During the CPGB’s April 17 Online Communist Forum I referred to an article on the Jacobin website: ‘Pentecostalism is becoming the new religion of the global poor’ (April 15). This was dismissed on the grounds that Pentecostalism was merely a religion for the aspirational lower middle classes. This didn’t ring true to me, so I read the piece again.

It seems quite clear to me that this is appealing, mostly, to the poorest of the poor: that is, “Religion is the sigh of the oppressed creature, the heart of a heartless world”, as Marx pointed out. People in fact aspiring to feed themselves and their families.

The article ends:

“Pentecostalism offers direct access to spiritual, social and material nourishment in a world that denies the world’s poor of all three. Naturally, there’s a growing number of Pentecostal churches catering to the rich and middle classes too. After all, they know that upward mobility is tenuous - and anyone who gets ahead needs a miracle to stay there.”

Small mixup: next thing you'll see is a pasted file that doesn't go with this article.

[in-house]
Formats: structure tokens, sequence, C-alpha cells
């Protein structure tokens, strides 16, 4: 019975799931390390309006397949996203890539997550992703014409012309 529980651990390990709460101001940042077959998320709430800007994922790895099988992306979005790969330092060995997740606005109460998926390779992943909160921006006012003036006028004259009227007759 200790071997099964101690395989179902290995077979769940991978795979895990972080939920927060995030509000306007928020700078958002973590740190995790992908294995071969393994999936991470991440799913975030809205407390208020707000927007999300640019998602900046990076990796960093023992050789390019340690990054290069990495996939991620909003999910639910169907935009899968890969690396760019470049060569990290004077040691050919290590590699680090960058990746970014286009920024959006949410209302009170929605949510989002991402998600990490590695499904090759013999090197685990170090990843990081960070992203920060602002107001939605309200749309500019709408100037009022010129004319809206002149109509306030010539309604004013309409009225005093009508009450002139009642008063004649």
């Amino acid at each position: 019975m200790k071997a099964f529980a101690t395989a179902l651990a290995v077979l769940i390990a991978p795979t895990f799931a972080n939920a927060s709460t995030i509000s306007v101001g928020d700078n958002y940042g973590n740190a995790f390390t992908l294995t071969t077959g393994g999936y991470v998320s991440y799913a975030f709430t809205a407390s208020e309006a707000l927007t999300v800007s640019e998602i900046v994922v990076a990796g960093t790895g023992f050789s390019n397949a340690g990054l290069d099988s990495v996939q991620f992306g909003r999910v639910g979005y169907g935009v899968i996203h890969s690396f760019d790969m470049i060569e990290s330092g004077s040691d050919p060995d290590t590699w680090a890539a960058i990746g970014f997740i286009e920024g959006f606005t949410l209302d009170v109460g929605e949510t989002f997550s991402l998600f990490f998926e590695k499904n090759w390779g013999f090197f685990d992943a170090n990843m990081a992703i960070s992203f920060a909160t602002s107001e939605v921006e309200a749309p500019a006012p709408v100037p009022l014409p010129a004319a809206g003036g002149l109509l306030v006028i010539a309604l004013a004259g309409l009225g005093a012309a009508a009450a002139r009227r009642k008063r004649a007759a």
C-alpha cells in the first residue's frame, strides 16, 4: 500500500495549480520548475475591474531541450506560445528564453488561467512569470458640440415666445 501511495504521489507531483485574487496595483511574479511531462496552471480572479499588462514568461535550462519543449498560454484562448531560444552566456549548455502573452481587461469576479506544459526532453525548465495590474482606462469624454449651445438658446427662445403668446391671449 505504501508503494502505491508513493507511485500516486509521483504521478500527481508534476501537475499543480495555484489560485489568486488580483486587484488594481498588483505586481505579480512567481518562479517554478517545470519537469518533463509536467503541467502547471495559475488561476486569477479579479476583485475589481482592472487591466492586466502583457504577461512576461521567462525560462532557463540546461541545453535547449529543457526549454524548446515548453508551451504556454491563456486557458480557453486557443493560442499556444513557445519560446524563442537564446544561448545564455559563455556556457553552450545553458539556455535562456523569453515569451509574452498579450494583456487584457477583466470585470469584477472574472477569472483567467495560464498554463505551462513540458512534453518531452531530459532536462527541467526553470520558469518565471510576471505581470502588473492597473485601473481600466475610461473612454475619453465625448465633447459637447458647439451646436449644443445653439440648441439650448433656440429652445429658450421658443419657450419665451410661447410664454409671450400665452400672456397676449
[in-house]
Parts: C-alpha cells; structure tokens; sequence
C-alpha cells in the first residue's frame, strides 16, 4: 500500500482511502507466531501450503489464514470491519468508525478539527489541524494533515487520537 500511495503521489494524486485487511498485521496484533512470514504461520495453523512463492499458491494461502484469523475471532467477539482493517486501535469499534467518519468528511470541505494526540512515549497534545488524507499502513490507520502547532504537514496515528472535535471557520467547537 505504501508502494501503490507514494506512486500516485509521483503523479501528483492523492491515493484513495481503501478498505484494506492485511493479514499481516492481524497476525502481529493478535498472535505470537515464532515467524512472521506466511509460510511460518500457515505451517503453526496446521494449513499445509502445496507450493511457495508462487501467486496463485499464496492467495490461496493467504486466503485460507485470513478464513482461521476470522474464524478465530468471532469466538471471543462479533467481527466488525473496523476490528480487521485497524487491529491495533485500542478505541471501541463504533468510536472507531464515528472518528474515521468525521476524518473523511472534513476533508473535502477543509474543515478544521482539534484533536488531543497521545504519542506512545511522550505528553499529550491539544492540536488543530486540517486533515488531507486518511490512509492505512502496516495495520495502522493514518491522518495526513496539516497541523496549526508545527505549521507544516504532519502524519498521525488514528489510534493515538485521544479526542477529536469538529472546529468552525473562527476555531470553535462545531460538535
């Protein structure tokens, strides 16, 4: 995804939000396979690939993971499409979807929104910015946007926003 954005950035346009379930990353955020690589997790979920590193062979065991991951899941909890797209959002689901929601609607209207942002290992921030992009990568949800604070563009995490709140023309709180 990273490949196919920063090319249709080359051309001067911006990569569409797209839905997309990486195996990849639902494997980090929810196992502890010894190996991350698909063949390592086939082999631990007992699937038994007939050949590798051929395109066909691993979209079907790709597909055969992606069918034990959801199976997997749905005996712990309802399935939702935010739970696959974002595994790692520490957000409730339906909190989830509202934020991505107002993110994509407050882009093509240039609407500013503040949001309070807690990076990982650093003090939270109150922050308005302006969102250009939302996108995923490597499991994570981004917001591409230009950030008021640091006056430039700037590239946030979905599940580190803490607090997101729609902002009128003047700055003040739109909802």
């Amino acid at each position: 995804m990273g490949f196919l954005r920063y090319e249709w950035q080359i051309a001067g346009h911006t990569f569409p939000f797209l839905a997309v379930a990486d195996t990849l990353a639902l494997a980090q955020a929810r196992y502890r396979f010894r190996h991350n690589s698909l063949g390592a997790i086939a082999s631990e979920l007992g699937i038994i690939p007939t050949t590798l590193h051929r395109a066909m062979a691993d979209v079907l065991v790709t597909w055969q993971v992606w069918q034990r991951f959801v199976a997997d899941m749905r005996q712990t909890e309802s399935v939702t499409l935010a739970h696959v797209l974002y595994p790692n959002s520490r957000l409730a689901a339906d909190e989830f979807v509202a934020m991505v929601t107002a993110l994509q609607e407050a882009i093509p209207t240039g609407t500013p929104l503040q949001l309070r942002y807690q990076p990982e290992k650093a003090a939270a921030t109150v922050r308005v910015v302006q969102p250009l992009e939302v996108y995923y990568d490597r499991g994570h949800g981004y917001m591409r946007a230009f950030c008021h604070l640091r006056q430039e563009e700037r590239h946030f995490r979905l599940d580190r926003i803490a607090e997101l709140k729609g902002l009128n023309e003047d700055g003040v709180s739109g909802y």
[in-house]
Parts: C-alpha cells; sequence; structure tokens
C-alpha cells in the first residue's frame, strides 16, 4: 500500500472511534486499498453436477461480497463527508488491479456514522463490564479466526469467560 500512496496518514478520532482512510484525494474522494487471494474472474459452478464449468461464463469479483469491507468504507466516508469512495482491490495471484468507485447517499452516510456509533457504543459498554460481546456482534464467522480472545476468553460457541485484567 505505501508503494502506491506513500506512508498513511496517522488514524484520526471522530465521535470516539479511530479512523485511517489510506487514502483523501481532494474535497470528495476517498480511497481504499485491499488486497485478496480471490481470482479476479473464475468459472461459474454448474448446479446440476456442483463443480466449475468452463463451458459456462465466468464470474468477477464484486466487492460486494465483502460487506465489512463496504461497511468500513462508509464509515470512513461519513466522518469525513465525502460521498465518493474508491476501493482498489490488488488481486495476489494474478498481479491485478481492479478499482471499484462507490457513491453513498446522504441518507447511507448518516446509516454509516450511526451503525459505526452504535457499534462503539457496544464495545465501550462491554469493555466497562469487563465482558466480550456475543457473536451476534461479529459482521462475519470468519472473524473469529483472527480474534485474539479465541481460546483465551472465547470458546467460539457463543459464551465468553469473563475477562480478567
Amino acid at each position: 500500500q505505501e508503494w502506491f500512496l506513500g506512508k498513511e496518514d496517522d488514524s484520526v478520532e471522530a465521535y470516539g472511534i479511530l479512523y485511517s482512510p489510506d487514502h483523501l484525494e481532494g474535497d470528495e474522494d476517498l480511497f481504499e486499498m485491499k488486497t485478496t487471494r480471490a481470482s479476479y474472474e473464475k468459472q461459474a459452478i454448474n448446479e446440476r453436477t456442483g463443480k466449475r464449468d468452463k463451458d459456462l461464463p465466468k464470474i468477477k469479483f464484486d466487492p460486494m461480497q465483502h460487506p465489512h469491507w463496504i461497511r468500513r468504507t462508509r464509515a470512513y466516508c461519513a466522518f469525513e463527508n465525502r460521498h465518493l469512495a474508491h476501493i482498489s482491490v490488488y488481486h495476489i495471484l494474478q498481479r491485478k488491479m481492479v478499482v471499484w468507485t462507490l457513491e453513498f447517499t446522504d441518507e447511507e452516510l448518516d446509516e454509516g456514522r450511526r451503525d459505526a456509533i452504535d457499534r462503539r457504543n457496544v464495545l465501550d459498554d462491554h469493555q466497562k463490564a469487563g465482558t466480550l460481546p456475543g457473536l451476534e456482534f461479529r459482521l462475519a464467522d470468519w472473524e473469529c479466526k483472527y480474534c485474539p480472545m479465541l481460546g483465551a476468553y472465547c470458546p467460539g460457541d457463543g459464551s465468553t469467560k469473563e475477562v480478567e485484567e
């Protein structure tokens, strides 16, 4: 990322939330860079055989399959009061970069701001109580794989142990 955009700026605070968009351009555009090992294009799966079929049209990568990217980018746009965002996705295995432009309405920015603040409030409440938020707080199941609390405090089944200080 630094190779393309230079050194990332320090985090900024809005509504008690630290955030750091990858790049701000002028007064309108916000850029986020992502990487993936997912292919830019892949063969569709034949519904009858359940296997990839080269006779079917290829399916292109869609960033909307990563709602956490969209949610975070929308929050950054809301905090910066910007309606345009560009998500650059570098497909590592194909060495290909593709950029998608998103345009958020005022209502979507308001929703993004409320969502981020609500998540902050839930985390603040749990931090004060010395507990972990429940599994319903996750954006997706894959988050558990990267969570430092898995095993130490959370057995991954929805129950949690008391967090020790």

This reminded me of a programme on TV some years ago about a Pentecostal church in the US, complete with snake-handling and ‘voices’. One of the subjects was a carpenter, who suffered from terrible back pains - not good for a manual worker. His Sunday worship made it possible to keep working during the week - endorphins?

The interviewer asked the preacher if perhaps his flock might be better off getting medical attention. He replied that he would like them to receive both religion and medical attention, but unfortunately they could not afford the latter.

The main thrust of the Jacobin article is the danger that Pentecostalism presents, since its politics are usually those of rightwing populism. The thing that struck me, however, was just how fast this religion is spreading and has grown. Brazil was a Catholic nation for centuries, but the number of Pentecostals has apparently grown from 3% to 30% in the last 40 years.

In the context of the discussion at the forum, I thought it was relevant that a mass movement could grow so quickly and could, for instance, overcome an unfriendly approach to migrants. If it can grow fast from nonsense, then perhaps a communist movement can grow even faster - once we get going.

Jim Nelson